A well-crafted ex-ante competition law that targets only the ‘systemically important digital intermediaries’ digital platforms is the need of the hour, suggests a new policy paper prepared by the CUTS Institute for Regulation and Competition (CIRC).

This is required to safeguard consumer choice and innovation in the tourism and digital economy, said the paper titled ‘Enabling the Tourism Tech Sector in India’.

This policy paper, launched at a Round Table event in the capital, also discusses the benefits of a principles-based regulatory approach that adapts to the rapid pace of digital innovation and recommends that the law be developed with further input from the industry.

The Round Table was organised by the CIRC in association with Asia Travel and Technology Industry Association (ATTIA) in the capital. It saw government and industry stakeholders exchange perspectives on the proposed Digital Competition Bill. 

This Bill is expected to introduce ex-ante regulation in digital markets along the lines of jurisdictions like the European Union and the United Kingdom.

Government and industry stakeholders also exchanged perspectives on the proposed Digital India Act which seeks to regulate the emerging digital economy, promote digital innovation, and enable the creation of an ‘open internet’. They also discussed the Digital Personal Data Protection Act (DPDPA) 2023, and the National Digital Tourism Mission, which both impact the sector.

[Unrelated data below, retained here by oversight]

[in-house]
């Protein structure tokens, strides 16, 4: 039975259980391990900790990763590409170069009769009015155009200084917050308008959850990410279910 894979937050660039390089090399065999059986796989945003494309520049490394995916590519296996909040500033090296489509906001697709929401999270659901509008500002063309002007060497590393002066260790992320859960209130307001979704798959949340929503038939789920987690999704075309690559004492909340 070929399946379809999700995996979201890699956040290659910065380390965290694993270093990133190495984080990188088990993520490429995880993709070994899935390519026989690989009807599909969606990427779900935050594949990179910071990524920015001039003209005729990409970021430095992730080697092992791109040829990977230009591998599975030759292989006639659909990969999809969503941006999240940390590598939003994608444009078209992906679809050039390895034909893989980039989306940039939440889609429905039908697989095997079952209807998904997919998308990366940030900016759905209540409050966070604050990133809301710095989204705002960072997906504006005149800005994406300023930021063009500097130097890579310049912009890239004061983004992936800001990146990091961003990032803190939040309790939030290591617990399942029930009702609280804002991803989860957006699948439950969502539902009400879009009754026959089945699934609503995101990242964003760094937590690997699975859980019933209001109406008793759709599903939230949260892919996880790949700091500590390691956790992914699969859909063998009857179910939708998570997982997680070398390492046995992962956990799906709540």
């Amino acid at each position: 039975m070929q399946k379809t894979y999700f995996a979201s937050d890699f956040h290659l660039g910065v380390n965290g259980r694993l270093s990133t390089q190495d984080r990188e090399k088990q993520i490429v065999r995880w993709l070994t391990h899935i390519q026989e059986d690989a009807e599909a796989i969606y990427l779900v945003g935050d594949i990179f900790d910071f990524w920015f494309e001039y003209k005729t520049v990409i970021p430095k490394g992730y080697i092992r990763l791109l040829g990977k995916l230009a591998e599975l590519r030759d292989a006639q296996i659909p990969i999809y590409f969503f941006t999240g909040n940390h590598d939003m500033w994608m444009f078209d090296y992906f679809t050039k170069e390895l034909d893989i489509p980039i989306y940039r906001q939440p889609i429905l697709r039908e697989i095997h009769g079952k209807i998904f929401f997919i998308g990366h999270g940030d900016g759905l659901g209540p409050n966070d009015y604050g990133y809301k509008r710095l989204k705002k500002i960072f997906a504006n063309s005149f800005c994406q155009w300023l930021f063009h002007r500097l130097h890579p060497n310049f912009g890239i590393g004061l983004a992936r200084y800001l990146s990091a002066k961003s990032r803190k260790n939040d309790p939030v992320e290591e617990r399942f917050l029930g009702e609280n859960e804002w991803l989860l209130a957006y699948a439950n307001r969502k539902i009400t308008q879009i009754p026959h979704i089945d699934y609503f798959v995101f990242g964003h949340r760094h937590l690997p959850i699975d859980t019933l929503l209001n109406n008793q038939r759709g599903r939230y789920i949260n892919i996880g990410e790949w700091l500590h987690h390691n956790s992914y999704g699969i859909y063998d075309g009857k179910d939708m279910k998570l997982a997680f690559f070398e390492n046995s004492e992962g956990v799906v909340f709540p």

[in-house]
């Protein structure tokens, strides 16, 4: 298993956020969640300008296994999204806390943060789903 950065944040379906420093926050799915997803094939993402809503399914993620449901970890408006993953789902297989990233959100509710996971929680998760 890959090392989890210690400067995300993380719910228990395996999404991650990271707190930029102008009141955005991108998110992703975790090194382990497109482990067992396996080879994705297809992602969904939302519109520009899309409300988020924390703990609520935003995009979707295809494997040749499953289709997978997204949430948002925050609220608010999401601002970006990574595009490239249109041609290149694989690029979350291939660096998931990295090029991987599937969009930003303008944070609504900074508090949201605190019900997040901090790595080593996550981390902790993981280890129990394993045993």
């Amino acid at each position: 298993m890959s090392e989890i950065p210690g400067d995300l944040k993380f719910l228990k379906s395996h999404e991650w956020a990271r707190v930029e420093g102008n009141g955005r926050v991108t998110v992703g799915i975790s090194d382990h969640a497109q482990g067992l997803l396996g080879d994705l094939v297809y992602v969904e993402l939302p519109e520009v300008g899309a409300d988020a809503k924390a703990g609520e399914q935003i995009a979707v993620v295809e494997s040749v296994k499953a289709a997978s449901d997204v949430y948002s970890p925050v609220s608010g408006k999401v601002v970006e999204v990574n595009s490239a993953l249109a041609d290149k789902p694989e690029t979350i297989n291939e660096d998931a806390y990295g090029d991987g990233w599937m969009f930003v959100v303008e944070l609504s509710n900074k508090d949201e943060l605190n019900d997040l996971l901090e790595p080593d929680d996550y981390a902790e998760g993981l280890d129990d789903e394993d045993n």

Rakesh Maheshwari, a former civil servant highlighted how the data protection law and the proposed Digital Competition Bill could collectively enable an ‘open internet,’ including in the context of the travel and tourism technology sector. He also discussed why sectoral regulators would need to collaborate to ensure sound implementation of different legal regimes. 

K D Singh, Director at the Competition Commission of India, apprised of the recommendations of the Parliamentary Standing Committee on Finance on ‘Anti-competitive Practices by Big Tech Companies’. He also highlighted that CCI is engaging in public consultations on the drafts of various regulations to operationalize the Competition (Amendment) Act, 2023 including settlement, commitments, and leniency-plus frameworks.

Rahul Rai, competition law partner at Axiom 5, a law firm, said that the policy decision on the ex-ante regulatory regime should factor in consumer welfare. Members representing industry associations voiced their support for the proposed Digital Competition Bill but stressed that the new law should target only those enterprises that truly pose a challenge to fairness and contestability. 

Navneet Sharma, Director General, CIRC highlighted that the total number of jobs in the tourism sector was predicted to increase by up to 39 million, meaning 1 in 13 Indians would be employed in the sector. 

Given the job-creation potential of the sector, various digital regulatory initiatives should be implemented after carrying out a thorough regulatory impact assessment, it was felt. 

The discussions centred on the need to facilitate consultation with a wider range of stakeholders. 

A collaborative approach was stressed to ensure that regulatory endeavors are geared toward fairness, contestability, ease-of-compliance, and growth in the travel and tourism segment of India’s digital economy.

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